Saturday, 15 January 2011

The History of Victoria Quarter

The buildings that now house Victoria Quarter are more than 100 years old. During the early part of the 19th Century, the area sold a completely different range of products. Vicar Lane was a mass of slaughterhouses, butchers, fruit and vegetable stalls, while the western end of County Arcade housed The Bazaar. This occupied two floors – the lower level selling meat and the upper level trading in fancy goods and haberdashery.

Men and women worked on separate floors (men downstairs, women upstairs), under strict rules – no gossiping would be tolerated, no drinking or eating behind the counter, no women wearing bonnets!The area continued to trade in this guise until it was cleared by the Leeds Estate around 1900. It was then that the famous theatre architect Frank Matcham, responsible for building more than 200 theatres and music halls, including the London Palladium and Coliseum, was brought into design an elaborate Victorian Arcade. He used rich marbles, gilded mosaics, handsome cast and wrought iron, as well as carved and polished mahogany, to create two streets, an arcade and the Empire Theatre (now the site of Harvey Nichols).By the late 1980s, this once prestigious and elaborate area had fallen into commercial decay and ruin. Fortunately for Leeds, the Prudential recognised its full potential and began a painstaking restoration program. Their vision encompassed taking what Matcham had started back in the 19th century, moving it forward to the 20th century and beyond. The company preserved the best from the past and introduced the style and creativity of the present.

This clever blend between old and new is a key feature of what Victoria Quarter is today. Two of the most dramatic elements of the Quarter are Brian Clarke’s breathtaking stained glass roof, which runs the full length of Queen Victoria Street – featured in the Guinness Book of Records for being the largest stained glass window in Britain – a staggering 746.9 square metres! And three stunning mosaic floor panels by Joanna Veevers in County Arcade.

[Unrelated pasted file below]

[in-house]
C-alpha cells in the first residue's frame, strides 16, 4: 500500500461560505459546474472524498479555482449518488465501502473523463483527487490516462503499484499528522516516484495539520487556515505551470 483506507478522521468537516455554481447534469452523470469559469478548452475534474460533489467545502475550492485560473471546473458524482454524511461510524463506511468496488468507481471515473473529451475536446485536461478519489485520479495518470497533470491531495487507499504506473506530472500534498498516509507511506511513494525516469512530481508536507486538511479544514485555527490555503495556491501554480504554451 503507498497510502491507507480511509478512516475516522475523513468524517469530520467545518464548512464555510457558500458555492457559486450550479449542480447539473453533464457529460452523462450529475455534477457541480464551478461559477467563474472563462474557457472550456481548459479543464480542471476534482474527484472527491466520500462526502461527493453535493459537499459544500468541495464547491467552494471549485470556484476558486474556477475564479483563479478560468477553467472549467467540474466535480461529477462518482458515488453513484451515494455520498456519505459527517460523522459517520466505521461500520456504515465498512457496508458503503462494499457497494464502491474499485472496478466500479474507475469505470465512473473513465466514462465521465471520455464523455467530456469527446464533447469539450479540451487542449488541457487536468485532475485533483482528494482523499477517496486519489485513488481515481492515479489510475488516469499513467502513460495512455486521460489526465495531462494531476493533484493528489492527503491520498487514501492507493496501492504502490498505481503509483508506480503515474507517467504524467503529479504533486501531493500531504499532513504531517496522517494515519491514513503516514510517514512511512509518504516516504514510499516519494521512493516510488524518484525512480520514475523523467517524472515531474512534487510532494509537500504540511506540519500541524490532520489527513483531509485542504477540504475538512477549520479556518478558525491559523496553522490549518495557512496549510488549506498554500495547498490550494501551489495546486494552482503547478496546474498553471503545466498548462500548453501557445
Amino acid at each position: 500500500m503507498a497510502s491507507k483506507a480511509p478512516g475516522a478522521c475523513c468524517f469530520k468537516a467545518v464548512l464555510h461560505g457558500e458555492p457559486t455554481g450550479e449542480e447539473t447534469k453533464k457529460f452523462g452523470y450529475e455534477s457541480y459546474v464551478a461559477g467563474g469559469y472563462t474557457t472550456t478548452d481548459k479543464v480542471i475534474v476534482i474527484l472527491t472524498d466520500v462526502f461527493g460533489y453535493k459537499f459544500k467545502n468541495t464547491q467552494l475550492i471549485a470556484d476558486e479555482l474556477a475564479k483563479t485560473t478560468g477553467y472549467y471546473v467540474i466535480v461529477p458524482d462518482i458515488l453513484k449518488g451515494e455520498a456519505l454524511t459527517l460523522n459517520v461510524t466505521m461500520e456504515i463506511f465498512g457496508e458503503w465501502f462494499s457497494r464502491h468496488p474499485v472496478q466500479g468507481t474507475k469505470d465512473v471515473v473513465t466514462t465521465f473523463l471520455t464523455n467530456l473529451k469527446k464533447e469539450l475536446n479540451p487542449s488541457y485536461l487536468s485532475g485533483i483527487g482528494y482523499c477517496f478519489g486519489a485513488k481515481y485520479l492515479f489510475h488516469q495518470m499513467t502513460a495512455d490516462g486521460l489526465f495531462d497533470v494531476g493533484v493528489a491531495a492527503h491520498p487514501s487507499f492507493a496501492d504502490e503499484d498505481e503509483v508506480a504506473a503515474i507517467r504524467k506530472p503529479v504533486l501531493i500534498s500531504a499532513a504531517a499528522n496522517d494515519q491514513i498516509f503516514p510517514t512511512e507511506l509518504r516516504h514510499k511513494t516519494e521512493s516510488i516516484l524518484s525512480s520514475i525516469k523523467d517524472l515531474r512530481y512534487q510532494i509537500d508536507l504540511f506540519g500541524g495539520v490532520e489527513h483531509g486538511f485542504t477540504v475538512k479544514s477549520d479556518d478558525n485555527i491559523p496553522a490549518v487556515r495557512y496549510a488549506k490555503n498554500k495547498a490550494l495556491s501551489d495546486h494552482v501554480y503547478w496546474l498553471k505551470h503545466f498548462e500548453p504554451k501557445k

Thanks to the fact that one of the original shop fronts remained in pristine condition, designers were able to use it as a blueprint to recreate the ornate mahogany frames and gilded art nouveau lettering which now graces every shop.
Despite the restoration program being completed in the midst of an economic downturn, the Prudential held firm, keen to establish a development that was truly individual and one that stood out from the crowd.

And, that’s exactly what has come about. After one forward thinking retailer opened a branch at Victoria Quarter, others were quick to follow bringing together a collection of names that today are second to none. The Prudential passed on the baton when it sold Victoria Quarter to Highstone Estates in the Summer of 2001. Highstone carried on the development with an ambitious £5m program before handing centre on to the Bank of Ireland in August 2006.

Even if you've not visited VQ yet, you may nevertheless feel you've seen it before. The centre is a firm favourite with television companies and film producers. It's featured in Alan Bennett's Childhood Memories, The Innocent starring Caroline Quentin, Diamond Geezer with David Jason, The BBC's Travel Show and Street Doctor, Trinny and Susannah's “Undressed” as well as on local television in programmes such as Calendar and Look North news magazines.

More recently it was used in Spooks spin-off Spooks: Code 9, seen on BBC1 in Spring 2009, and is regularly seen on BBC's The One Show. In 2011, the centre will grace screens once again in Gok's Fashion Fix on Channel 4.